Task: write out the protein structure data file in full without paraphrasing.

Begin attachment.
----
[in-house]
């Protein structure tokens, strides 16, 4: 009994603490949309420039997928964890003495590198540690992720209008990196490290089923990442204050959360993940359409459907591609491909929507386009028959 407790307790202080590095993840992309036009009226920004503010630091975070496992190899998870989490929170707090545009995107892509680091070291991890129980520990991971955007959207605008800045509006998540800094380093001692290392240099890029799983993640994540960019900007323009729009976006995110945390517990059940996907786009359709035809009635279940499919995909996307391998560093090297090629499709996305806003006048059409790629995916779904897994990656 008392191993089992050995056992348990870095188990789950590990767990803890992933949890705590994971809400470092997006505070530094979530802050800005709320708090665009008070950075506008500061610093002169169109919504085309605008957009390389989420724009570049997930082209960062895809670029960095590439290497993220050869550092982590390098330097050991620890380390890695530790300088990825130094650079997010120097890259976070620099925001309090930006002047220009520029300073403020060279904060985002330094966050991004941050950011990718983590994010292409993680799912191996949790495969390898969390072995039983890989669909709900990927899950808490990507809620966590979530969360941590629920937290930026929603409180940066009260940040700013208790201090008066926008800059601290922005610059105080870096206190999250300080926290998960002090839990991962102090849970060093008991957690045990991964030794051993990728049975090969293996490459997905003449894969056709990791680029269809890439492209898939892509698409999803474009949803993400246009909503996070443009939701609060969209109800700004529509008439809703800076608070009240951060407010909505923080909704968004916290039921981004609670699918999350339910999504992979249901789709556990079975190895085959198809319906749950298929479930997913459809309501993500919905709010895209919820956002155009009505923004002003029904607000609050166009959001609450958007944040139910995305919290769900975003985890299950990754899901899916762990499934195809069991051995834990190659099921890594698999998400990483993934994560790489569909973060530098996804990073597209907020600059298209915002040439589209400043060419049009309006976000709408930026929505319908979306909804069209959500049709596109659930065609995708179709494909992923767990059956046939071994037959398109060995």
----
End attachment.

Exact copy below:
[in-house]
């Protein structure tokens, strides 16, 4: 009994603490949309420039997928964890003495590198540690992720209008990196490290089923990442204050959360993940359409459907591609491909929507386009028959 407790307790202080590095993840992309036009009226920004503010630091975070496992190899998870989490929170707090545009995107892509680091070291991890129980520990991971955007959207605008800045509006998540800094380093001692290392240099890029799983993640994540960019900007323009729009976006995110945390517990059940996907786009359709035809009635279940499919995909996307391998560093090297090629499709996305806003006048059409790629995916779904897994990656 008392191993089992050995056992348990870095188990789950590990767990803890992933949890705590994971809400470092997006505070530094979530802050800005709320708090665009008070950075506008500061610093002169169109919504085309605008957009390389989420724009570049997930082209960062895809670029960095590439290497993220050869550092982590390098330097050991620890380390890695530790300088990825130094650079997010120097890259976070620099925001309090930006002047220009520029300073403020060279904060985002330094966050991004941050950011990718983590994010292409993680799912191996949790495969390898969390072995039983890989669909709900990927899950808490990507809620966590979530969360941590629920937290930026929603409180940066009260940040700013208790201090008066926008800059601290922005610059105080870096206190999250300080926290998960002090839990991962102090849970060093008991957690045990991964030794051993990728049975090969293996490459997905003449894969056709990791680029269809890439492209898939892509698409999803474009949803993400246009909503996070443009939701609060969209109800700004529509008439809703800076608070009240951060407010909505923080909704968004916290039921981004609670699918999350339910999504992979249901789709556990079975190895085959198809319906749950298929479930997913459809309501993500919905709010895209919820956002155009009505923004002003029904607000609050166009959001609450958007944040139910995305919290769900975003985890299950990754899901899916762990499934195809069991051995834990190659099921890594698999998400990483993934994560790489569909973060530098996804990073597209907020600059298209915002040439589209400043060419049009309006976000709408930026929505319908979306909804069209959500049709596109659930065609995708179709494909992923767990059956046939071994037959398109060995």